Covid Confusion: Where Do Things Stand?
Covid Confusion: Where Do Things Stand?
April 6, 2022
It feels like there’s a lot of chaos and confusion out there when it comes to understanding where things stand concerning Covid. In China and Hong Kong, for example, a new wave of the Omicron BA.2 variant is raging and in some areas, extreme measures are back in place to try to contain the spread. Omicron BA.2 is now the dominant variant in the world and it’s thought to be 30-50% more contagious than the original Omicron variant that we dealt with in prior months. Even in the US, this new variant accounts for nearly 55% of all new Covid Infections. Yet at the same time in the US, in the past several weeks, Covid cases have dropped by 35%. States are relaxing mask and vaccination mandates, and all over, many are acting as though the pandemic is finally behind us. But is that so? Will the US experience a similar BA.2 surge? As one expert replies, “We’re in a gray area right now.”
As the New Yorker reminded us in a recent article, the US is at a grim Covid milestone: we are close to reaching a death count of 1 million people due to Covid and many of us are confused about where things stand at this point. Moreover, understandably, so many of us are fatigued from the requirements and restrictions that have contorted our daily lives for so many months and we’re all too ready to resume a type of “normalcy” as the spring and summer approach. In fact, with so many pandemic restrictions falling by the wayside, we’re now, as New Yorker writer Dhruv Khullar reminds us, “reverting to the Wild West phase.” But we’re not, in fact, back to the early days of the pandemic, when we knew little about how to keep ourselves safe and feared every interaction with another person. We know what we need to do should BA.2 become a serious threat to us. As The New York Times recently outlined (in response to newly rising rates of BA.2 in the Northeast US), there are many practical steps we can (and should) take and prepare beyond getting vaccinated. Among the practical suggestions? Pay attention to infection rates in your area (check this map to determine where rates are rising). If rates begin to rise, start using high-quality masks (which you should stock up on) in public places and rethink indoor gatherings where you don’t know the vaccination status of attendees (and rethink travel and social plans as well). And speaking of stocking up: make sure to have several home-Covid tests on hand, a pulse oximeter if you don’t already have one, and even consider locating some anti-viral Covid medications, which you need to take within 5 days of symptom appearance for them to be effective. As the article so importantly reminds us, “Being prepared for the unexpected will allow you to keep living your life as normally as possible.” For more advice on how to dial back or ramp up your precautions, stand back a bit and read here.
Of course, a lot of the downturn in Covid infections across the US is due to rates of vaccination. We do know that in the US, parts of the country with the lowest vaccinations rates (some “red” states) have Covid deaths 3x the rate of those with the highest vaccinations rates (some “blue” states). We know that overall in the US, 77% of the population has received at least one dose of the vaccines, and 65% have received two doses, while only 29% have received an additional booster. That leaves millions of Americans at risk of becoming infected with the Omicron BA.2 variant. And now a second booster has been authorized (but not necessarily recommended) for American adults 50 and over, and for those younger with compromised immune systems. If you have not yet received your first booster, experts recommend you do so.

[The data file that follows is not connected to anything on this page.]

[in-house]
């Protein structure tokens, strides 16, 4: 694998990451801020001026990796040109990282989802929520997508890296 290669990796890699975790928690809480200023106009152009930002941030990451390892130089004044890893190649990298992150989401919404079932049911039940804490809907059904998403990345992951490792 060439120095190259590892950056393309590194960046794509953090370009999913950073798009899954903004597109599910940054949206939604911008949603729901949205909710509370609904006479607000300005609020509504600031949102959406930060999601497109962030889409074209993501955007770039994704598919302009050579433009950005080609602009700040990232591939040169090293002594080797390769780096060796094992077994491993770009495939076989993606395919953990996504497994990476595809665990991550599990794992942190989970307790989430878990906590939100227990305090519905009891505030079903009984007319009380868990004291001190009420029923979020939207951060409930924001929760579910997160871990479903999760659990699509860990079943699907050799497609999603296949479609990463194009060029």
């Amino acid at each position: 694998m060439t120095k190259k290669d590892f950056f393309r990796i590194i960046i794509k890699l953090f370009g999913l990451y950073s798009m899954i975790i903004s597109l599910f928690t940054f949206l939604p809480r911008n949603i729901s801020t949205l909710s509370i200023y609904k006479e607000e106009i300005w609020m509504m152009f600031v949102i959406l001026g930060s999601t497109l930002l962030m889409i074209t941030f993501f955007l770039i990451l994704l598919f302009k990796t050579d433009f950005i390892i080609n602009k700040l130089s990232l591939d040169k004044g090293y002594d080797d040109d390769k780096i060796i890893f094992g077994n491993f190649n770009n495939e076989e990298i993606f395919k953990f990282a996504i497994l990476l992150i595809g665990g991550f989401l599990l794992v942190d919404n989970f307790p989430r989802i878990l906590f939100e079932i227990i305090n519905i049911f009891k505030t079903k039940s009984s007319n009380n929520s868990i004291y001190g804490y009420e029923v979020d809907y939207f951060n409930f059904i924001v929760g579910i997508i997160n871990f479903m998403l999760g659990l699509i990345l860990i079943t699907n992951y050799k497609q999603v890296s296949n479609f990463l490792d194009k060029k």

The question is, should everyone who is eligible go out and get a second booster shot? The expert advice on this is somewhat murkier. The CDC and FDA stopped short of actually recommending this second booster and it appears there’s not a lot of scientific evidence to support it, except for some limited data coming out of Israel (there is also data out of Israel that immunity from a second booster may wane quickly). It’s thought that those over 65 or those over 50 with underlying medical conditions that put them at risk for more severe disease (think heart disease, obesity, diabetes, for example) would likely benefit most from a second booster. Weighing the pros and cons in an article in The Atlantic, writer Rachel Gutman points out that there’s little downside to getting a second booster (perhaps a day or 2 of fatigue and fever if you reacted to your first booster, or the cost of the booster if you lack insurance) though the upside of getting the booster is not certain either. But as NPR points out, the older you are, the more likely you will benefit from a second boost, as the majority of Covid-related deaths have been in people over 65. Your Covid risks rise with age as well as with chronic health conditions. And we do have evidence of waning immunity from the first booster shots. So if in your personal judgment (perhaps in consultation with your health care provider) you feel you’d like to boost your immunity, there’s little downside and potential upside to seeking out a second booster.
One final point: If you’ve gone all Moderna to date or stuck with Pfizer for your first 3 shots, does it make sense to mix things up now? More and more experts suggest that mixing and matching vaccine types probably gives you an additional immunity advantage (though if a different vaccine is not available, it doesn’t make sense to wait). To find out more, roll up that sleeve and read here.